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North Park Introduces New Programs to Prepare Students for Healthcare Careers

Using technology in the nursing simulation lab
North Park's new undergraduate programs will continue the University's strong tradition of preparing indviduals for careers in healthcare.

Bachelor's degrees in health sciences and medical studies will be available beginning in Fall 2014

CHICAGO (April 10, 2014) — North Park University will launch two new bachelor of science programs this fall—a BS in health sciences and a BS in medical studies—which together represent the University’s growing emphasis on preparing healthcare practitioners in an era of fast-growing demand for professionals in these fields.

The health sciences major will prepare students to fill non-clinical administrative or educational positions in a variety of health and allied health programs. The medical studies program will be offered as a second bachelor’s degree for students who need to complete prerequisites for medical school or other health professional program applications.

“These programs are born not just out of the directives of our updated strategic plan, which does call for an increased focus on science and health, but out of years of commitment to preparing students for science careers,” says Nate Mouttet, vice president for enrollment and marketing. Mouttet added that the University is building on its strengths—including a 50-year tradition in nursing—and putting resources into this important area.

The introduction of the new degree programs will coincide with the opening of the Nancy and G. Timothy Johnson Center for Science and Community Life, which will provide more than 100,000 square feet of dedicated space for state-of-the-art science laboratories, classrooms, and research, as well as offices and student gathering areas. Dedication of the new facility is scheduled for September 12 and 13.

Health sciences focused on management in healthcare settings

The BS in health sciences will provide students with a foundation in the life and health sciences combined with management and leadership courses that prepare them for positions such as clinical services managers, hospital administrators, and community health liaisons. A required practicum will give students the opportunity to work with a local organization to undertake a project that matches their career aspirations.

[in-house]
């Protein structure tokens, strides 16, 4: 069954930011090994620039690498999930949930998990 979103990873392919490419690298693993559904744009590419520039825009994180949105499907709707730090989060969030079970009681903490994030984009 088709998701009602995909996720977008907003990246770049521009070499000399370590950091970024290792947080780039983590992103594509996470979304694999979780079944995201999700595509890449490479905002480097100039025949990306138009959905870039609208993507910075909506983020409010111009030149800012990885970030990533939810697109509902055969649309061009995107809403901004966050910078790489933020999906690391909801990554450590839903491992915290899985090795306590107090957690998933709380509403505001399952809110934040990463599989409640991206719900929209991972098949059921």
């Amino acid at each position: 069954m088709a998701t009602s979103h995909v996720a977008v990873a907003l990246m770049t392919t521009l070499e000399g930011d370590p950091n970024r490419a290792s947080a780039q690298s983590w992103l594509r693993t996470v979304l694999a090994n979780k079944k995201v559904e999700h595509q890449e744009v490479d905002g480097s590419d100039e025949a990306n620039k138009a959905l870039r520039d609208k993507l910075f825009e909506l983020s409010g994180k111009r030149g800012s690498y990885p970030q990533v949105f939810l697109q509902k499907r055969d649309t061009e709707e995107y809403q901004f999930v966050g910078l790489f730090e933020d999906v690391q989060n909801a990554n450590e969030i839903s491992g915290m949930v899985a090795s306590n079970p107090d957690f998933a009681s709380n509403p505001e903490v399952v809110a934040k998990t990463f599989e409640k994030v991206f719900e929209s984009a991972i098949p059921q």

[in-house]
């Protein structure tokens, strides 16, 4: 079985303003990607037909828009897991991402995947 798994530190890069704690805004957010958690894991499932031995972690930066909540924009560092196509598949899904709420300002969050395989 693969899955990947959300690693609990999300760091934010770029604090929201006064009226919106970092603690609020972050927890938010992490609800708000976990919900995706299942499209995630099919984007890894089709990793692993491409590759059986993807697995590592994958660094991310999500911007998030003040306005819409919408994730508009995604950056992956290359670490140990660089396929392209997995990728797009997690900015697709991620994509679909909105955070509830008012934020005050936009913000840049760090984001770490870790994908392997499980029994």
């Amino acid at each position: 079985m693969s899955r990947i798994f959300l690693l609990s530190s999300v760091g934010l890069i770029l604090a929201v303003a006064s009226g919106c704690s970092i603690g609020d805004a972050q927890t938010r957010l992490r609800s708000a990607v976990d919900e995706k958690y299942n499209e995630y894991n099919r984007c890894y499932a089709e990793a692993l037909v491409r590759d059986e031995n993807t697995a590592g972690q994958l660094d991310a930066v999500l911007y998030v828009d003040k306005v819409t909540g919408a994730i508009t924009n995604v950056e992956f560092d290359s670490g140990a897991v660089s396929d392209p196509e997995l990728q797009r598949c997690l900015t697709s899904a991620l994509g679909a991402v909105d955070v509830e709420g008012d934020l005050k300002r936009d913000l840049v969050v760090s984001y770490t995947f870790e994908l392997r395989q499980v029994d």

“This responds to a rapidly growing need on several levels,” says Dr. Linda Duncan, dean of the School of Nursing and Health Sciences, who developed the program. “There are multiple opportunities for specialized careers in the healthcare industry.”

The first health sciences track, available to the program’s students in the Fall 2014 semester, will focus on healthcare leadership. Offered in partnership with the School of Business and Nonprofit Management, the program will incorporate courses in leadership and management that will prepare graduates for increased responsibility and career mobility in their jobs.

“Working with area hospitals, I’ve been told that more and more technicians are being asked to take on responsibilities such as budgeting, policy, and regulatory issues,” Duncan says. “They have the technical background for their jobs but have never been trained to in these managerial duties.” She adds that, after this initial track is up and running, a second track—in healthcare education—will be introduced.

The BS in health sciences is expected to attract two categories of students—returning adults who are already working in the marketplace and want to upgrade their associate’s degree to a bachelor’s, and the more traditional student who choose a health sciences major as freshmen.

Medical studies designed as second bachelor's degree opportunity

The BS in medical studies is designed for students who have already completed one bachelor’s degree but are looking for additional preparation before applying to professional schools in the health field. These individuals may be career changers or recent graduates who decide to apply to medical, dental, or veterinary school, or to an allied health profession program, and need to fulfill their science prerequisites. While North Park undergraduates can currently choose a pre-professional track (for medical, dental, veterinary science, pharmacy, optometry, occupational therapy, or physical therapy programs), this is the first time the curriculum has been realigned as a post-baccalaureate degree program. The degree is a 56-credit major, allowing students to transfer credits from other bachelor’s programs and take only courses needed to complete the requirements for professional school applications. It is expected that students, who must take at least 30 semester hours at North Park, will complete the program in one to two years.

“To our knowledge, there is only one other post-baccalaureate program of this kind in the Chicago area,” Mouttet says, underscoring the unmet demand for a program that prepares college graduates to apply to medical school. The Medical College Admission Test (MCAT) is expected to change in 2015 in order to place a greater emphasis on the behavioral sciences. In preparation for this, the North Park program will offer students coursework and preparation in these disciplines as well as in the traditional science and mathematics areas.

Both new programs will carry North Park’s emphasis on providing small class and lab sizes as well as individualized advising that complements coursework. Faculty advisors will work with students to ensure that they stay on track toward their career goals, address any concerns as they arise and, in the case of medical studies students, prepare adequately for health care profession admission exams.


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